- Jim Bridger: Trailblazer of the American West by Jerry Enzler
About a dozen notable characters of the Old West have reached near-mythic status through the books, stories, and films about them. They include Jesse James, Gen. George Custer, Billy the Kid, Calamity Jane, Wild Bill Hickok, Buffalo Bill Cody, Wyatt Earp, and Indian leaders such as Sitting Bull, Crazy Horse, Chief Joseph, and Geronimo. Judging from the thorough and factual account under review, Jim Bridger (1804–1881) belongs among these Old West worthies, even though he has never been elevated to such status. Author Jerry Enzler makes clear how significant Bridger was—and is—to the history of the frontier West.
Enzler's Jim Bridger provides a narrative overview of the famous westerner's life through an extensive discussion of Bridger's time in the mountains (1820s–1860s), almost year by year, emphasizing his shifting roles as a fur trapper and mountain-man leader; guide for overlanders and missionaries; and scout for military expeditions and scientists and explorers. These discussions supply the fullest account, thus far, of Bridger's life in the interior West.
Alongside these contributions are helpful additions on Bridger's personal life. He married three times—sequentially to three Indian women. He was the father of several children, half of whom died early. Bridger was illiterate and thus, like Calamity Jane, has always been a challenge for those who wish to scrutinize closely his thoughts and ideas. Enzler also provides illuminating coverage of Bridger's attitudes toward Indians, mainly as a friend and advisor to the Shoshone, Flatheads, and Crows but a dead-set opponent of the Blackfeet and Arikara.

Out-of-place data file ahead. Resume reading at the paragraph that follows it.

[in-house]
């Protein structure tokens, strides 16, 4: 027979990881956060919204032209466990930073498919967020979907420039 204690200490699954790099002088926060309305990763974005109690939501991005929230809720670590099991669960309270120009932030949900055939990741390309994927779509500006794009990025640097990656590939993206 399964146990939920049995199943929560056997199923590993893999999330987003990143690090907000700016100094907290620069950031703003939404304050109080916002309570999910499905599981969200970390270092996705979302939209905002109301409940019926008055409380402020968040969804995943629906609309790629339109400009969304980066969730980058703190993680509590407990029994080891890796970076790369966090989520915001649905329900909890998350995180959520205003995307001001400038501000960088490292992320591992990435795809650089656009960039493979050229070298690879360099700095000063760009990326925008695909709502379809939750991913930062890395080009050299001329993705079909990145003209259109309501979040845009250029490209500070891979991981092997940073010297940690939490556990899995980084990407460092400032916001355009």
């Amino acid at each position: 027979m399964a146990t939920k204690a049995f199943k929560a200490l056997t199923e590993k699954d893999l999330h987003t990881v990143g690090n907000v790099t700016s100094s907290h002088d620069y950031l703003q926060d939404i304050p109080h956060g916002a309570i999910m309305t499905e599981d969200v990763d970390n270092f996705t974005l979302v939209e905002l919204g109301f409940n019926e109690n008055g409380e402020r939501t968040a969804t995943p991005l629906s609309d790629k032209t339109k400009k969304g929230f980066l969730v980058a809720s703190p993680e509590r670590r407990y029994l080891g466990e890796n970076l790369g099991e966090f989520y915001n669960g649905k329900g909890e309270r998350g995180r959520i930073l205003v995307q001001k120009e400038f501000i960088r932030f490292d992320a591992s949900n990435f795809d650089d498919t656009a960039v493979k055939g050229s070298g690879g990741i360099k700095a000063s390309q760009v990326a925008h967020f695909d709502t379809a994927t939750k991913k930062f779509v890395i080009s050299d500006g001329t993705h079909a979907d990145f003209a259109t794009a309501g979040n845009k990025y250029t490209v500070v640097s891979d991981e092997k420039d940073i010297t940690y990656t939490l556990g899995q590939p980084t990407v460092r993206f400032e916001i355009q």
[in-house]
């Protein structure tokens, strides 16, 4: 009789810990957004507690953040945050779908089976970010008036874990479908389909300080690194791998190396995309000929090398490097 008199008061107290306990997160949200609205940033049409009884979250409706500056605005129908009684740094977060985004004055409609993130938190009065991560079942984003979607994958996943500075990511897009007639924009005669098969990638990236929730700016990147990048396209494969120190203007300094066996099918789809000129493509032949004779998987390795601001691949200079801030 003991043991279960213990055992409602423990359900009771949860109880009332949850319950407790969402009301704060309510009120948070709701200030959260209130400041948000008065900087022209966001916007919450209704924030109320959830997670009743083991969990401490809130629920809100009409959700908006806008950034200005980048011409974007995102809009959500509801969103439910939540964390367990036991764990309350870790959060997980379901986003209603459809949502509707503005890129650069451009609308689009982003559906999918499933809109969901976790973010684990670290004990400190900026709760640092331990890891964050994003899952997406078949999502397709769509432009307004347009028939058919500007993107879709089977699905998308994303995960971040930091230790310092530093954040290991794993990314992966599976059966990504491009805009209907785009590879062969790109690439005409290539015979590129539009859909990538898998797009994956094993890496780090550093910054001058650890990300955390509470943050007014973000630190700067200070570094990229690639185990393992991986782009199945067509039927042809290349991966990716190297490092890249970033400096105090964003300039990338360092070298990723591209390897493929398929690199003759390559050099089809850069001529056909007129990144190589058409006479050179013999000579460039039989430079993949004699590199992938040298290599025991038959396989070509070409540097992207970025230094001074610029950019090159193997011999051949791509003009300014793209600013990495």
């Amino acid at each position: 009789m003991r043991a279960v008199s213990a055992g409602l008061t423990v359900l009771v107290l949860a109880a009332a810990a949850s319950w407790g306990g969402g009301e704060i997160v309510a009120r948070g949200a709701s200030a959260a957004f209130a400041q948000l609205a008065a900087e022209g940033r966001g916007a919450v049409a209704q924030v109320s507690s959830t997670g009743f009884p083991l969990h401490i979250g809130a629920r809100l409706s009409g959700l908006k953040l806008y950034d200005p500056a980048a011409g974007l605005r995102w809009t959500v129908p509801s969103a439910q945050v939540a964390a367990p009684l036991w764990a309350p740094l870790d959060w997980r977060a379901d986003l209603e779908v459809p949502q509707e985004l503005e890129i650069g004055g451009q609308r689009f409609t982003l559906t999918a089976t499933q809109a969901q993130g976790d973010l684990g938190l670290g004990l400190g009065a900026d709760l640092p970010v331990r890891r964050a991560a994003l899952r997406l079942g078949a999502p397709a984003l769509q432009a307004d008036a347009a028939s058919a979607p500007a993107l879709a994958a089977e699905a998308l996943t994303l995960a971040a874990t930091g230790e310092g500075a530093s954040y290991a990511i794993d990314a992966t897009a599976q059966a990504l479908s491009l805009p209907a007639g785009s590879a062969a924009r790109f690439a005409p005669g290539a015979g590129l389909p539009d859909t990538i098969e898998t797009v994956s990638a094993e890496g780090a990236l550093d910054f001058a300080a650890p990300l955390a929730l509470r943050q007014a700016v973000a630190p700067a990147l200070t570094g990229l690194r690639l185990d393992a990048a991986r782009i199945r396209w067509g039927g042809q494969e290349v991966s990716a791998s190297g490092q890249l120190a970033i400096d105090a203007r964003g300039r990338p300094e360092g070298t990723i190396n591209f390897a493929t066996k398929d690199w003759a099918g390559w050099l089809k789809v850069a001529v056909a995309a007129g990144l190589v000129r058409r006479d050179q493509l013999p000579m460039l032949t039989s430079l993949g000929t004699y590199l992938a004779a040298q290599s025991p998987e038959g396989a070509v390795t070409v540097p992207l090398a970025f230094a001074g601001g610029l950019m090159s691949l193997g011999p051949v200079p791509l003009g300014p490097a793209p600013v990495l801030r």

Factual details are the strongest ingredient of Enzer's book. Utilizing a variety of printed primary and secondary accounts and a limited number of manuscript sources, the author furnishes thorough depictions of Bridger's life as a mountain man, explorer, and guide. "Old Gabe," as Bridger became known, emerges in full color here. Some readers might wish, however, that the author was more balanced in his views. Enzer is so sympathetic to Bridger that he seems unable to admit the limitations that others see in his subject: his negativity toward Mormons, his prolonged absences as husband and father, and his narrow-mindedness in social and cultural affairs. Also, more demanding editing could have improved the book. Too many typos and missing words remain, transitions are often abrupt, and interesting contextual material often is not closely linked to Bridger.
But these are minor shortcomings. This volume is now the most extensive of Bridger biographies. It reads easily, provides new information on Bridger as trapper and guide, and reveals a good deal about his ambition, energy, and memory. Altogether, a delightful read.